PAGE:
Lowkey (Ft. E.L & Klu) (Prod. By Kuvie)

Released as the only single before the whole project dropped, it still remains one of my favorites. I salute Kuvie for producing such an addictive instrumental. Klu, well known for his singing ability gave the song the perfect touch/hook that it deserved. Ko-Jo starts with “Chale we son/sun em and put em up in day care” and EL lays the 2nd verse dropping an untouchable line, “My G’s move in silence in this campaign”. As the title goes, the song lowkey has a lot of metaphorical lines.

Pretty, Please (Ft. Blackway) (Prod. By Mike Millz)

Ko-Jo gets in his ‘booze’ element and under the influence messes around with loose women. Blackway joins him with his timeless flow and flair. Again, a tight production by Mike Millz.

Young Daddy Lumba

In various interviews, Ko-Jo has tipped that his favourite musician is DL. This particular song is one which you may have to search for annotations on RapGenius. He playfully drops subtle lines to make you ‘scratch your cerebrum’ in order to understand. I’m not quoting any bars off it, some lines sound better when you hear and decipher them as you vibe along. As intellect as DL is, Ko-Jo surely is the modern Charles Kwadwo Fosu.

Closure (Interlude) (Prod. By Jnr)

Surprisingly, the interludes on this tape are out of this world. Before I even get into the verses, let me take time to give daps to Jnr for such a spirit-rising instrumental. It’s quite a coincidence I have the same experience of the closure story. In life, you may find yourself with a lady which signs show the relationship is not gonna work out, but you still find yourself in it, then later split up with heartbreaks. I really like the way Ko-Jo laid the flow on this song, rhythmically smooth and picture-painting verses.

Bantama Blues 1 & 2 (Prod. By Yaw Dan & Yung Fly)

First time listening to this blues, it hit me that Ko-Jo was influenced by his first love. He got his Drake on and went in so deep on this one. Carefully selecting appealing words to his love, K.O Dash caresses the lucky girl, and hints that he can wholeheartedly wipe the traces of the damage caused by her ex.

On Bantama Blues 2, he complains about his roots Bantama not recognizing him. Even in the Bible, Jesus wasn’t accepted by the Jews. Ko-Jo exclaims the guys that he played with during his childhood have now abandoned him cos they think he has become arrogant, due to his musical career. It hurts Ko-Jo cos he has never stopped reppin’ Bantama, and this is how they pay him back. I feel for him, hence artists from Kumasi disguise themselves as Accra residents once they blow up, but exceptionally, he has always waved the flag of Bantama.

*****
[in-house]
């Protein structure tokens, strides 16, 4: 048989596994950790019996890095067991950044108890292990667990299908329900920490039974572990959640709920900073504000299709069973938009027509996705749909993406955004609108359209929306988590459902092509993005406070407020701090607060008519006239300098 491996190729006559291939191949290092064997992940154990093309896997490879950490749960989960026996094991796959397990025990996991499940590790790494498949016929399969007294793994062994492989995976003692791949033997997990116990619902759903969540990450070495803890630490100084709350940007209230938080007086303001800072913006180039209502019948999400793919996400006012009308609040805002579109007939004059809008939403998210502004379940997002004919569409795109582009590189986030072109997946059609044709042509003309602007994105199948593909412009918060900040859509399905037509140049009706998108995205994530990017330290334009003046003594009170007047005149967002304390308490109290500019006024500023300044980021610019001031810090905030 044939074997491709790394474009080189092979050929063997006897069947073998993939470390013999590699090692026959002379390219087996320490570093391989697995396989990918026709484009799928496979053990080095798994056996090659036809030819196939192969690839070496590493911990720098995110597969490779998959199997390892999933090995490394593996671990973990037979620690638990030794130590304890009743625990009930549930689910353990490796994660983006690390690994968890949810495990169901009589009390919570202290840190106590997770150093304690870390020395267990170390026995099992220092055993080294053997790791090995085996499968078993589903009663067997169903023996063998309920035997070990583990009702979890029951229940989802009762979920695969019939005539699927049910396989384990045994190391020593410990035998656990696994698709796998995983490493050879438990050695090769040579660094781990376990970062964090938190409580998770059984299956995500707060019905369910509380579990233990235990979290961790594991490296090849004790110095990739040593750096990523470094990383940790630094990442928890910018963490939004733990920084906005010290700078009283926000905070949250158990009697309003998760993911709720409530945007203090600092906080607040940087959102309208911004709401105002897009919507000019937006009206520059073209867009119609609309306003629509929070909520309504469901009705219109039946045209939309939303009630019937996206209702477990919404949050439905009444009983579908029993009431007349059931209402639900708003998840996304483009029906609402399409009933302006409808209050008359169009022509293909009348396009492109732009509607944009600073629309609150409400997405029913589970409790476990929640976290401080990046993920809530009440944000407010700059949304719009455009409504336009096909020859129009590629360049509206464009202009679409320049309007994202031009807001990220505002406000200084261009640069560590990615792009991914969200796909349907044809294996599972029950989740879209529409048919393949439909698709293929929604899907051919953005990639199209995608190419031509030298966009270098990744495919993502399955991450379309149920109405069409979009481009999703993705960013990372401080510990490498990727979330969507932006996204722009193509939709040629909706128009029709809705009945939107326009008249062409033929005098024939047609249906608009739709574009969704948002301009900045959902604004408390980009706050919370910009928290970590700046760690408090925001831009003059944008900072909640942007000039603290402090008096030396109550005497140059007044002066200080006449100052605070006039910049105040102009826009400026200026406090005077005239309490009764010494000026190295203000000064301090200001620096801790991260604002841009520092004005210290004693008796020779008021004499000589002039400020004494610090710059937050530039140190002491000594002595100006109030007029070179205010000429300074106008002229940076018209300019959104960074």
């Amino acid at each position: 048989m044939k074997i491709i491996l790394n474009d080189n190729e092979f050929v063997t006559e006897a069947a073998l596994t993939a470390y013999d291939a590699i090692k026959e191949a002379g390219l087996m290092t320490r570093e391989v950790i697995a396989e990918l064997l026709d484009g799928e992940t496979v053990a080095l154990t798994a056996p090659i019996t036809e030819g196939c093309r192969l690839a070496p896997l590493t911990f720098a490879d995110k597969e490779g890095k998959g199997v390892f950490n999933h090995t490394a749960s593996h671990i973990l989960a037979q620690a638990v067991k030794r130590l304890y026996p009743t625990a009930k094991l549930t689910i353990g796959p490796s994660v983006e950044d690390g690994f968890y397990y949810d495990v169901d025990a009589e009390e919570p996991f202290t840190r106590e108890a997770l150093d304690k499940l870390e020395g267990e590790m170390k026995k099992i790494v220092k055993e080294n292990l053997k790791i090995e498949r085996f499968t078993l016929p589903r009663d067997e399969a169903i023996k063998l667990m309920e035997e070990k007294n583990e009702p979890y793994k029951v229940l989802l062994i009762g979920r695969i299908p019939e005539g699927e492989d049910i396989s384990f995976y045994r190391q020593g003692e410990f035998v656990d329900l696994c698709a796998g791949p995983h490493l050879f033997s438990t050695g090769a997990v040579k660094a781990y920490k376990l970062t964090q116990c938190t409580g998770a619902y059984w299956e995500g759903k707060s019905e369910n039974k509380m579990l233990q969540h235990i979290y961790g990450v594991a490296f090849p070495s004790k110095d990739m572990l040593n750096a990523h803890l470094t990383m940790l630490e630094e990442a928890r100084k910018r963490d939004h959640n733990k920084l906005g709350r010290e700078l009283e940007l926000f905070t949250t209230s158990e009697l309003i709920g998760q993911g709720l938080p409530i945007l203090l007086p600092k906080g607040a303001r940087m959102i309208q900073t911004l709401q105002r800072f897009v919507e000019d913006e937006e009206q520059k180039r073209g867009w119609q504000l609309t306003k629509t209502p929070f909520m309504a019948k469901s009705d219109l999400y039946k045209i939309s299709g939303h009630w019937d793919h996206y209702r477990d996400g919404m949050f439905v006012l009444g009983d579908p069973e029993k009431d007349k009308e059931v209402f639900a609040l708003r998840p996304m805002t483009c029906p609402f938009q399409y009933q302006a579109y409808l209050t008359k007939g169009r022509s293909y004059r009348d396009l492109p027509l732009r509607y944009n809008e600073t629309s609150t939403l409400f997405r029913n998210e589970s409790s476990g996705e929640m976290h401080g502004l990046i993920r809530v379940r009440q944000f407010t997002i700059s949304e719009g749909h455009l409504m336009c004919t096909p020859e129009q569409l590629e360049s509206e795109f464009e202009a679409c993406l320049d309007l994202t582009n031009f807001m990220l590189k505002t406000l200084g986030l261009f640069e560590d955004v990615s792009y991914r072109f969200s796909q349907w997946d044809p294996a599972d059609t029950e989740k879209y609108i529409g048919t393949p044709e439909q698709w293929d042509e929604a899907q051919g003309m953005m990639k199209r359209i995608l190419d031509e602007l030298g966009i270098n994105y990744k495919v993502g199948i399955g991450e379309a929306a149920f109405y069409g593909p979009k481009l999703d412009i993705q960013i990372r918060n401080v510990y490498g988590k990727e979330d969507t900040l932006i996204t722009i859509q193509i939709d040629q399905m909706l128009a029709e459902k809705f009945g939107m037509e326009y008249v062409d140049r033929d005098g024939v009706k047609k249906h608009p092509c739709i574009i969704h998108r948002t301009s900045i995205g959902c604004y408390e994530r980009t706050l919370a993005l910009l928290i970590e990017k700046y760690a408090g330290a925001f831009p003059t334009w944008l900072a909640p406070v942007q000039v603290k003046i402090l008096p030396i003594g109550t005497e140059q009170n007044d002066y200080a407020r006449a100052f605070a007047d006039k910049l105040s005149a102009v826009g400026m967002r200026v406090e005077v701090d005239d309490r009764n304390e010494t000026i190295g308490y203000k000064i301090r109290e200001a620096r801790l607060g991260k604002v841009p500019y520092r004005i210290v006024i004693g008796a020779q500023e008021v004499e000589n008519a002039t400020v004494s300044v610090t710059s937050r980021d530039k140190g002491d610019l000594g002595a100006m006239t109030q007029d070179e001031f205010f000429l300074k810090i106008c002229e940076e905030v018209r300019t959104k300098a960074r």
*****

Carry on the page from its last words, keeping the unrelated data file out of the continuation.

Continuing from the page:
Odeeshii (Prod. By DJ Abui)

This right here is a jam! An aggressive Ko-Jo scares all rappers and keeps them shaking in their booths. A song that’ll make your favourite rapper rewrite his best bars. A lot of double entendres and punchlines in ‘Odeeshii’. If you watched the trailer, I inform you this is the track that made Cabum shout “abɔ dam hyɛ shoe!”.

Ewiase (Ft. Eli) (Prod. By Yung Fly)

“Ewiase” is one of the realest songs on the mixtape. Among the situations discussed on this track I’m sure you’ll relate to at least one of them. Probably, you have heard issues of how cold people can be. Ko-Jo summarizes wicked acts of the world (ewiase) on this piece. I personally like how Ko-Jo laid it out one-by-one with Eli’s perfect bridge, cos there are songs that our grandparents will love to hear, and “Ewiase” is one of them.

Burger Highlife (Ft. M.anifest) (Prod. By Enigma)

I believe everyone has an addiction, being it a person, an act or anything else. With help from M.anifest, Ko-Jo addresses the issue of addiction. Verse 1 talks about dudes who get high and sober to ‘stay alive’. The next verse talks about ‘twitter gbeys’ who make the lives of celebrities uncomfortable cos these cool kids slander them in 140 characters just to stay relevant. M Dot adds his voice, including tickling puns in his verse. As the title suggests, the bass is heavenly. Conclusively, Enigma’s instrumental is a classic!

Gold (Prod. By Alberto)

Finally we’re here. Ko-Jo draws the curtain on the project with “Gold” which is the shortest song on “The Shining”. He talks about other artists refusing to touch on various aspects of life and him trying to reach gold(the prime price).

Among all 8 mixtapes of the rapper, this is his best project ever. The growing pains as Ko-Jo likes to call it has now been treated. “The Shining” represents various years of maturity and development of talent. Good music it is!!!

 

DOWNLOAD THE SHINING MIXTAPE HERE

Kojo cue album review by aqweci